Re: Google is [++dumb]

From: Daniel Biddle (
Date: Mon May 07 2001 - 05:43:08 EDT

On Mon, 7 May 2001, Jungshik Shin wrote:

> You're assuming that the average user would use a MS IE/Netscape
> under MS-Windows, which I guess is true. However, it has to be also noted
> that under MacOS and Unix/X11 users don't have to do anything other than
> installing fonts for scripts/languages of interest (which can be *argued*
> to be often the case 'by default') Netscape (whether 4.x or 6.x)/Mozilla
> picks up whatever *collection/set* of fonts(instead of a single huge
> Unicode/ISO 10646 fonts) necessary to render UTF-8 encoded pages.

It should also be noted that it's possible to do something useful with
characters that can't be directly rendered. For instance, my copy of Links
can transliterate Greek and Cyrillic characters into Latin, and so display
them on ASCII-only screens. If I knew the languages, I expect I could
read, without too much difficulty, the Greek and Russian samples at:

> It would be nice if Google can be customizable per user so that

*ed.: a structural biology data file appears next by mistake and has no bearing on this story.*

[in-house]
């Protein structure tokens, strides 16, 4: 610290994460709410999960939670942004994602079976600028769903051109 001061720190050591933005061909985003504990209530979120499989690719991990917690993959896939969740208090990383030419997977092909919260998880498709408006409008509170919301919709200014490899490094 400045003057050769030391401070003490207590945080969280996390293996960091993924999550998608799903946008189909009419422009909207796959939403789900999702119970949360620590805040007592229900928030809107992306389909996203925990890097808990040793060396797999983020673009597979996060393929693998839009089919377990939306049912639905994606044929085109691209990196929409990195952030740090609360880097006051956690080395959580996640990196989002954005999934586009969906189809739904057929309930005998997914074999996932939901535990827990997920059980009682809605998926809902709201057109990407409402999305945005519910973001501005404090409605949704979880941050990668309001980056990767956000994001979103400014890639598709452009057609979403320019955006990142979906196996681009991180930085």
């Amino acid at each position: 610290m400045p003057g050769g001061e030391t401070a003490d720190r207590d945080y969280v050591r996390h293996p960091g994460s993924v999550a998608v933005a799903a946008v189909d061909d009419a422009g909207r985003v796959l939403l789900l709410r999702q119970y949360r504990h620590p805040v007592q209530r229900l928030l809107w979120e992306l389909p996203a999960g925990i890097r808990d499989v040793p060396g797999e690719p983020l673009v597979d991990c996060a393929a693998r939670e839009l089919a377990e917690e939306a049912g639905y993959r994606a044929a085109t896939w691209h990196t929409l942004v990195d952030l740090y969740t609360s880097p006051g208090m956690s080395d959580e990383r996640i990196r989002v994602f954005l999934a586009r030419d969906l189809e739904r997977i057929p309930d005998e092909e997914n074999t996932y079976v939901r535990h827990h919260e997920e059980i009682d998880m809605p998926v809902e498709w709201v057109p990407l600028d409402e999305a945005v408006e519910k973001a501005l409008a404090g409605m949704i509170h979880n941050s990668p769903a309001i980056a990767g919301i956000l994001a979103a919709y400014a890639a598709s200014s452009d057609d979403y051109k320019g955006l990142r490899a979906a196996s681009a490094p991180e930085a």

> users can specify whether they want UTF-8 encoded search results or not.
> Well, we can't register our preference at every web site we visit(as
> you wrote), but at some of sites we frequent we can do if necessary and
> possible.
> Hmm, then I'm wondering if there's any http 'mechanism'
> by which we can tell the server in which encoding(s) we want to receive
> the result in what preference order (like we do with 'languages')

There is. HTTP 1.1 (RFC2616) supports an 'Accept-Charset' header:

# 14.2 Accept-Charset
# The Accept-Charset request-header field can be used to indicate what
# character sets are acceptable for the response. This field allows
# clients capable of understanding more comprehensive or special-
# purpose character sets to signal that capability to a server which is
# capable of representing documents in those character sets.

It works in a similar way to Accept-Language.

Apache supports it with its AddCharset and AddDefaultCharset directives,
and uses it in content negotiation: if asked for index.html, it can return
index.html.ja.sjis or index.html.ja.utf-8, for instance.

I know that Google does at least some content negotiation based on
language, but in my experiments just now I was unable to get UTF-8 from
it. (It's much better than it once was, though: I remember when Google
used to classify e-acute as a symbol and drop it from search terms.)

Daniel Biddle <>

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